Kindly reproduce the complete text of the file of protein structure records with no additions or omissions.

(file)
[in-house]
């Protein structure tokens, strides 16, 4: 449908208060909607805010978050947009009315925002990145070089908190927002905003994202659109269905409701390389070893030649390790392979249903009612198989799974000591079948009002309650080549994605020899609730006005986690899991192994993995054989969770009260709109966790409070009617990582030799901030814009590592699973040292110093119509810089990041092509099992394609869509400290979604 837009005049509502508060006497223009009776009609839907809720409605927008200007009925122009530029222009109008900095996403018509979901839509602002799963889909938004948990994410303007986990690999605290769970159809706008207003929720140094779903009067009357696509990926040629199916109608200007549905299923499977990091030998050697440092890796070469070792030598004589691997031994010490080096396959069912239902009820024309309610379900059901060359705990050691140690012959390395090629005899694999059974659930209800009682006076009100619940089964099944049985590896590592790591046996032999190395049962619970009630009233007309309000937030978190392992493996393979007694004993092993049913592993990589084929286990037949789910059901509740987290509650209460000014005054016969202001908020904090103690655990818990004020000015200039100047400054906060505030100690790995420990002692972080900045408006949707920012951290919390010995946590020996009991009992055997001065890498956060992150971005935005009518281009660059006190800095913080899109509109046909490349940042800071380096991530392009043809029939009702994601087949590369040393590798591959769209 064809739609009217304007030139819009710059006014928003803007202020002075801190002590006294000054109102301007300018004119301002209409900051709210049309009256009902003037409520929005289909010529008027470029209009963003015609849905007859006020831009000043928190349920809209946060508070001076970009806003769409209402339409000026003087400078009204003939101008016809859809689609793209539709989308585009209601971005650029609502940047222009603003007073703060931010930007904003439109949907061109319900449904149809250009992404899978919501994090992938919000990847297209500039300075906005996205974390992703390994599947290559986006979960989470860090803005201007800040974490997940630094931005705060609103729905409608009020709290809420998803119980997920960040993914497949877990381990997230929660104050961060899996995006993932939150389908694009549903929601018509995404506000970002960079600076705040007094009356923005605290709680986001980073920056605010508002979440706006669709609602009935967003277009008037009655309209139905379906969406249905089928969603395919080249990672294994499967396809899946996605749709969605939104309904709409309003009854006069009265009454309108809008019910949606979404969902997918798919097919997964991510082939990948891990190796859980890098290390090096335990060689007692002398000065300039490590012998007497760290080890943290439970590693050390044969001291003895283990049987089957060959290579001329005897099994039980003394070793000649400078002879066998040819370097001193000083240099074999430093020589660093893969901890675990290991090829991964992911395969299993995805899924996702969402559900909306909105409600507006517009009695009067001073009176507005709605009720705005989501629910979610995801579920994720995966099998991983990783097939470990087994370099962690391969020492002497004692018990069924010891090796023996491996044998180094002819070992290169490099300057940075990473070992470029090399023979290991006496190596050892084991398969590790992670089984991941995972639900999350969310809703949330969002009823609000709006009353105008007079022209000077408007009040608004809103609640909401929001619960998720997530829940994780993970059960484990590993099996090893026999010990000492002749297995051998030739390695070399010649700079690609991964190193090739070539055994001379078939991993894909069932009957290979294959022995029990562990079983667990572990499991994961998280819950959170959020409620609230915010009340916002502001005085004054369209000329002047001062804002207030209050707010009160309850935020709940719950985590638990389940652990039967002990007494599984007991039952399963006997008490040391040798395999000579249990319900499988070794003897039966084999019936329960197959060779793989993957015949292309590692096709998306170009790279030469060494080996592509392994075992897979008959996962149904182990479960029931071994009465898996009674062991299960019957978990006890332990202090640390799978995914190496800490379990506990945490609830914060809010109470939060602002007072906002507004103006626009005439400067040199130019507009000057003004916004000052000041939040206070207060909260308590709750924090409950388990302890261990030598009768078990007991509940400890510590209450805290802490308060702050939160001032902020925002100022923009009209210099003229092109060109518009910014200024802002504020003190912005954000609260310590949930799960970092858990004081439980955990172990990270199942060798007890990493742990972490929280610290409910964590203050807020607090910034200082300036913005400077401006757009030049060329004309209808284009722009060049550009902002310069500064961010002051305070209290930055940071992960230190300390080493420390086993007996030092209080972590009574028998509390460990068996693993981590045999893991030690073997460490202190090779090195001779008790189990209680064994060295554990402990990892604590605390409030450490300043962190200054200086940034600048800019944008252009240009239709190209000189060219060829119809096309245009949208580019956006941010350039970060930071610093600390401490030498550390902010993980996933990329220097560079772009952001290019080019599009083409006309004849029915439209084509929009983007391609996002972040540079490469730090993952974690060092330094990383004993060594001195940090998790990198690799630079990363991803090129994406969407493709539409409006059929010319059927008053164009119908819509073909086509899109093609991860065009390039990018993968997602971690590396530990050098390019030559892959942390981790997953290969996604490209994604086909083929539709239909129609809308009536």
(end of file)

[in-house]
């Protein structure tokens, strides 16, 4: 449908208060909607805010978050947009009315925002990145070089908190927002905003994202659109269905409701390389070893030649390790392979249903009612198989799974000591079948009002309650080549994605020899609730006005986690899991192994993995054989969770009260709109966790409070009617990582030799901030814009590592699973040292110093119509810089990041092509099992394609869509400290979604 837009005049509502508060006497223009009776009609839907809720409605927008200007009925122009530029222009109008900095996403018509979901839509602002799963889909938004948990994410303007986990690999605290769970159809706008207003929720140094779903009067009357696509990926040629199916109608200007549905299923499977990091030998050697440092890796070469070792030598004589691997031994010490080096396959069912239902009820024309309610379900059901060359705990050691140690012959390395090629005899694999059974659930209800009682006076009100619940089964099944049985590896590592790591046996032999190395049962619970009630009233007309309000937030978190392992493996393979007694004993092993049913592993990589084929286990037949789910059901509740987290509650209460000014005054016969202001908020904090103690655990818990004020000015200039100047400054906060505030100690790995420990002692972080900045408006949707920012951290919390010995946590020996009991009992055997001065890498956060992150971005935005009518281009660059006190800095913080899109509109046909490349940042800071380096991530392009043809029939009702994601087949590369040393590798591959769209 064809739609009217304007030139819009710059006014928003803007202020002075801190002590006294000054109102301007300018004119301002209409900051709210049309009256009902003037409520929005289909010529008027470029209009963003015609849905007859006020831009000043928190349920809209946060508070001076970009806003769409209402339409000026003087400078009204003939101008016809859809689609793209539709989308585009209601971005650029609502940047222009603003007073703060931010930007904003439109949907061109319900449904149809250009992404899978919501994090992938919000990847297209500039300075906005996205974390992703390994599947290559986006979960989470860090803005201007800040974490997940630094931005705060609103729905409608009020709290809420998803119980997920960040993914497949877990381990997230929660104050961060899996995006993932939150389908694009549903929601018509995404506000970002960079600076705040007094009356923005605290709680986001980073920056605010508002979440706006669709609602009935967003277009008037009655309209139905379906969406249905089928969603395919080249990672294994499967396809899946996605749709969605939104309904709409309003009854006069009265009454309108809008019910949606979404969902997918798919097919997964991510082939990948891990190796859980890098290390090096335990060689007692002398000065300039490590012998007497760290080890943290439970590693050390044969001291003895283990049987089957060959290579001329005897099994039980003394070793000649400078002879066998040819370097001193000083240099074999430093020589660093893969901890675990290991090829991964992911395969299993995805899924996702969402559900909306909105409600507006517009009695009067001073009176507005709605009720705005989501629910979610995801579920994720995966099998991983990783097939470990087994370099962690391969020492002497004692018990069924010891090796023996491996044998180094002819070992290169490099300057940075990473070992470029090399023979290991006496190596050892084991398969590790992670089984991941995972639900999350969310809703949330969002009823609000709006009353105008007079022209000077408007009040608004809103609640909401929001619960998720997530829940994780993970059960484990590993099996090893026999010990000492002749297995051998030739390695070399010649700079690609991964190193090739070539055994001379078939991993894909069932009957290979294959022995029990562990079983667990572990499991994961998280819950959170959020409620609230915010009340916002502001005085004054369209000329002047001062804002207030209050707010009160309850935020709940719950985590638990389940652990039967002990007494599984007991039952399963006997008490040391040798395999000579249990319900499988070794003897039966084999019936329960197959060779793989993957015949292309590692096709998306170009790279030469060494080996592509392994075992897979008959996962149904182990479960029931071994009465898996009674062991299960019957978990006890332990202090640390799978995914190496800490379990506990945490609830914060809010109470939060602002007072906002507004103006626009005439400067040199130019507009000057003004916004000052000041939040206070207060909260308590709750924090409950388990302890261990030598009768078990007991509940400890510590209450805290802490308060702050939160001032902020925002100022923009009209210099003229092109060109518009910014200024802002504020003190912005954000609260310590949930799960970092858990004081439980955990172990990270199942060798007890990493742990972490929280610290409910964590203050807020607090910034200082300036913005400077401006757009030049060329004309209808284009722009060049550009902002310069500064961010002051305070209290930055940071992960230190300390080493420390086993007996030092209080972590009574028998509390460990068996693993981590045999893991030690073997460490202190090779090195001779008790189990209680064994060295554990402990990892604590605390409030450490300043962190200054200086940034600048800019944008252009240009239709190209000189060219060829119809096309245009949208580019956006941010350039970060930071610093600390401490030498550390902010993980996933990329220097560079772009952001290019080019599009083409006309004849029915439209084509929009983007391609996002972040540079490469730090993952974690060092330094990383004993060594001195940090998790990198690799630079990363991803090129994406969407493709539409409006059929010319059927008053164009119908819509073909086509899109093609991860065009390039990018993968997602971690590396530990050098390019030559892959942390981790997953290969996604490209994604086909083929539709239909129609809308009536």